And so a new year begins....

Lottie in the woods

Myth & Moor is returning soon after its long hiatus. Watch this space. We have news to catch up on, books and art to recommend, some wonderful Guest Posts to publish, and the story of the little fuzzy critter in the photo above to tell you. In the meantime,  studio assistant Lunar Hine writes and curates a Myth & Moor newsletter here. And you'll find both Lunar and me over on my Patreon page.


Myth & Moor update

May Day in Chagford by Carol Amos

Typepad, the platform that hosts Myth & Moor, has had massive problems over the last few weeks as they've moved from one data centre to another. While many issues have been resolved, other problems remain and this blog isn't functioning 100% normally yet. You may find pages hard to load, art still missing on a number of pages, and I'm still having difficulties in publishing new posts like this one. The engineers at Typepad say they are working on it, and I hope it will all settle down soon. In the meantime, I'm sorry that so many posts in the archives are not loading all of their imagery. Please bear with us.

Thank you also for your patience with Myth & Moor has been on hiatus. As many of you know, it's been a very rough summer and autumn for us. I'll be back just as soon as I can be.

May Day in Chagford by Carol Amos

Pictures above: Celebrating May Day here in Chagford last spring, with storyteller & folklorist Lisa Schneidau (whose books I hope you all know), our village Jack-in-Green (Lisa's husband, naturalist Tony Whitehead), our 'Obby 'Oss (Howard) and the Oss Minder (me). Now we are heading into the dark of the year, also rich with folklore and magic.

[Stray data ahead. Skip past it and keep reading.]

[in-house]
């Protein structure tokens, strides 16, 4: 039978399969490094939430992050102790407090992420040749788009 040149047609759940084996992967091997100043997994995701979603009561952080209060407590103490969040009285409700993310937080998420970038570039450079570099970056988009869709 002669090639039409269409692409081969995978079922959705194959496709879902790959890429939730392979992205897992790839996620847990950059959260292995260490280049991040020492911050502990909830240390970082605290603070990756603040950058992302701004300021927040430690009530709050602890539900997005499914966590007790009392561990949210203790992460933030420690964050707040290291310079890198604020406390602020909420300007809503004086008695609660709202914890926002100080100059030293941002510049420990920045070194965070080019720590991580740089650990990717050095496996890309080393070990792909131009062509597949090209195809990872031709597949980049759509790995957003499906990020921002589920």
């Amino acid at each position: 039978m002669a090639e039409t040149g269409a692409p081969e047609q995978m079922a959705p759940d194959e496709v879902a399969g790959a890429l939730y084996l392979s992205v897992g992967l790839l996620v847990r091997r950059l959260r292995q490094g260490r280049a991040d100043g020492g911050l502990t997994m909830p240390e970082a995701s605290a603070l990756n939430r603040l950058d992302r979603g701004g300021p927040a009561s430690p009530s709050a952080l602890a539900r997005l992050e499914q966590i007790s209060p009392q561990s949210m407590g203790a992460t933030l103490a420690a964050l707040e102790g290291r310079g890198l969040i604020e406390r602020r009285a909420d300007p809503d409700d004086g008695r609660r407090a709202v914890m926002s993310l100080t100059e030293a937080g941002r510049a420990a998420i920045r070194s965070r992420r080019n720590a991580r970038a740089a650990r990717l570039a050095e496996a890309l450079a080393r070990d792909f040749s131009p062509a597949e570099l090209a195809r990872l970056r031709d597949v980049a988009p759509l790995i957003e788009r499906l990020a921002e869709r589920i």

Myth & Moor update

Tilly and her friend Old Oak

I'm afraid I'm dealing with health issues again, and have to preserve the limited energy I have for work that has pressing deadlines. I'll be back to Myth & Moor just as soon as I can. I hope that will be soon. Thanks for your patience.

Tilly & Old Oak in the sun

Tilly, meanwhile, is doing well. We have to monitor and manage her health condition, but the meds are working, so we are daring to hope for the best.

Old Oak in the golden light of early autumn

Three young oaks


A further update

Terri Windling and Tilly Windling-Gayton, Dartmoor, 2021

I'm having a bit of Long Covid flare-up. No surprise, really. It happens less regularly now than a year ago, but still flares up if I get over-tired...and this last week has been a doozy, between Tilly's emergency vet visits and getting Howard packed up and off on pilgrimage. 

Now Howard's on the road, Tilly is doing better, and my body seems to be insisting that I take some time to take care of myself. I'll be back to Myth & Moor soon, with those final "water book" recommendations and more.

Illustration by Walter Crane

Leon Tolstoy once wrote: ''A quiet secluded life in the country, with the possibility of being useful to people to whom it is easy to do good, and who are not accustomed to have it done to them; then work which one hopes may be of some use; then rest, nature, books, music, love for one's neighbor - such is my idea of happiness.'' 

Mine too.